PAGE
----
experiences setting max object size > 1MB

dormando dormando at rydia.net
Mon Mar 17 07:18:49 UTC 2008


The higher the max page size is set, the more slab classes it'll
generate. As the class size increases the memory overhead per class

Each class needs a minimum of one POWER_BLOCK-sized page allocated to
it. So as you increase POWER_BLOCK in size, it needs more POWER_BLOCK's
allocated up front. Just as an example; normally you'd have 34 or 39
slab classes of 1MB each. Then you might need 70 of 16MB each just to
get off the ground.

So as a side effect of the way the slabber is designed, POWER_BLOCK
turns into suck crank. Also, if you're loading 5 megabyte objects and
demarshalling them for a web request, you have larger issues. Might as
well spool those monsters to file or persist them in memory... I think
it appears to just be that for web requests, 1MB being the upper bound
of what you can fetch in a single go is a handy sanity check.


Nick Grandy wrote:
> Hi all,
>  I've been searching around for recent experiences storing larger than
>  normal objects in memcached.  Since I didn't find much, I'm hoping
>  people will share their experiences.
>  I've installed 1.2.5 and edited the slabs.c file as follows:
>  #define POWER_BLOCK 16777216
>  This has the effect (I believe!) of setting the max object size to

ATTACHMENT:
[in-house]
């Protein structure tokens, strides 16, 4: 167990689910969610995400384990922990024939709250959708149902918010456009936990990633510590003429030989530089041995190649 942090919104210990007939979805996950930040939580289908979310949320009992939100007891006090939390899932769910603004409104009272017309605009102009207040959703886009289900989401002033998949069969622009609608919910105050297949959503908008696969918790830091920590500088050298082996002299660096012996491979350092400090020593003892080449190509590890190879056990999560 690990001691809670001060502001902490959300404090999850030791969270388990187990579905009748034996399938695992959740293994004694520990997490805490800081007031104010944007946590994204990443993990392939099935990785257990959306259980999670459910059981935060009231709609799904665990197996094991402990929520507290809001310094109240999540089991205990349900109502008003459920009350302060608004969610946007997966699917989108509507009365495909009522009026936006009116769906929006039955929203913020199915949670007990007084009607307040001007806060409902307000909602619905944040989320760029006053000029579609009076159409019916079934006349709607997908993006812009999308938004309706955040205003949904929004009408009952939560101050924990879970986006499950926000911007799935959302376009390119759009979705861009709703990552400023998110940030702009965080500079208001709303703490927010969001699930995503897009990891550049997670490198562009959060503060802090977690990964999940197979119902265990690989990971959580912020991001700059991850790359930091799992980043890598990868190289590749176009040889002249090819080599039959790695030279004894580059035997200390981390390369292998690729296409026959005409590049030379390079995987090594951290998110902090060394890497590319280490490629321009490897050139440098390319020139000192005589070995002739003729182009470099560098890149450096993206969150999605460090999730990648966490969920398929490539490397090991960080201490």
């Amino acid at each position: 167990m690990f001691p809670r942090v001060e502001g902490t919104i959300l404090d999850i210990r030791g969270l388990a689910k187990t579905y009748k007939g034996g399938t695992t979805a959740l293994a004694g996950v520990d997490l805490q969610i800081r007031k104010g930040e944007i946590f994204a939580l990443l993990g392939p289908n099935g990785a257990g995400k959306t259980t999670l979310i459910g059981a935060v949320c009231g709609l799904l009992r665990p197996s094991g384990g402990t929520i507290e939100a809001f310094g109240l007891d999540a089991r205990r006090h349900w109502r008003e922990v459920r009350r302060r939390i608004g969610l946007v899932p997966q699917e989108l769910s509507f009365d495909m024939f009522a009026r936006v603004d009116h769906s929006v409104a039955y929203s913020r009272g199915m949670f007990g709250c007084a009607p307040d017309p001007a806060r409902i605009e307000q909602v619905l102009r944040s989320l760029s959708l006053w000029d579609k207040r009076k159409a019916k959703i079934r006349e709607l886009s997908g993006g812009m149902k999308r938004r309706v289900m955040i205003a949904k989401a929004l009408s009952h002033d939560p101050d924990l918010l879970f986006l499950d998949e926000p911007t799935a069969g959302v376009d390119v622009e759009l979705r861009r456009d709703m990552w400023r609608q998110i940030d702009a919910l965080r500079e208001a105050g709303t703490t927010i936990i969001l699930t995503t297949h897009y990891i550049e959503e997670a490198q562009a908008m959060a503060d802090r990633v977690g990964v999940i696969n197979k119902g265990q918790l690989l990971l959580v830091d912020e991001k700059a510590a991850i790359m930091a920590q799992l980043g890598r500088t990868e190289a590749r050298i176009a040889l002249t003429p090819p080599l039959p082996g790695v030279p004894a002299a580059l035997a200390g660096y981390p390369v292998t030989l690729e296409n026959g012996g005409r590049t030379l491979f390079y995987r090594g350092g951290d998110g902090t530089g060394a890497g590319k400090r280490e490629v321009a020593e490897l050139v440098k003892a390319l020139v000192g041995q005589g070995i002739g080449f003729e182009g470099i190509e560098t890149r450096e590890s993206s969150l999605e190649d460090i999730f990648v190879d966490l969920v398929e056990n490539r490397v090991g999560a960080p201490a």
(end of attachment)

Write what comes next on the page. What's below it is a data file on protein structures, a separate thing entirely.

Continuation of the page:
>  16MB, and it seems to work.  Running with the -vv option shows that
>  there is a nice distribution of slabs created up to 16MB, and
>  memcached does work.  So I'm optimistic.
>  Now here are the questions.  Have other people used this technique
>  successfully?  What sort of 'gotchas' might be waiting around the
>  corner?  Perhaps related, I am curious why the memcached protocol
>  limits the max size to 1MB.  Would it make sense to make the max slab
>  size a command line option?
>  I guess not that many people need to store large objects, or this
>  would come up more often.  In my case, I am running a web app in Rails
>  that makes use of large hashtables.  I realize there are other
>  workarounds; eg, I could refactor so the data is stored in smaller
>  chunks <1MB ( but that seems fairly arbitrary); or share the lookup
>  tables between processes by dumping to a file.   But, sharing via
>  memcached seems more flexible and robust - assuming it doesn't blow
>  up!   I'm running on EC2 with ample memory, so the potential
>  inefficiency of allocating large slabs is not currently a concern.
>  So, in short, is setting a large slab size a reasonable thing to do,
>  or am I making a big mistake?
>  Thoughts appreciated.
>  And huge thanks to the memcached contributors for such a valuable tool!
>  Nick

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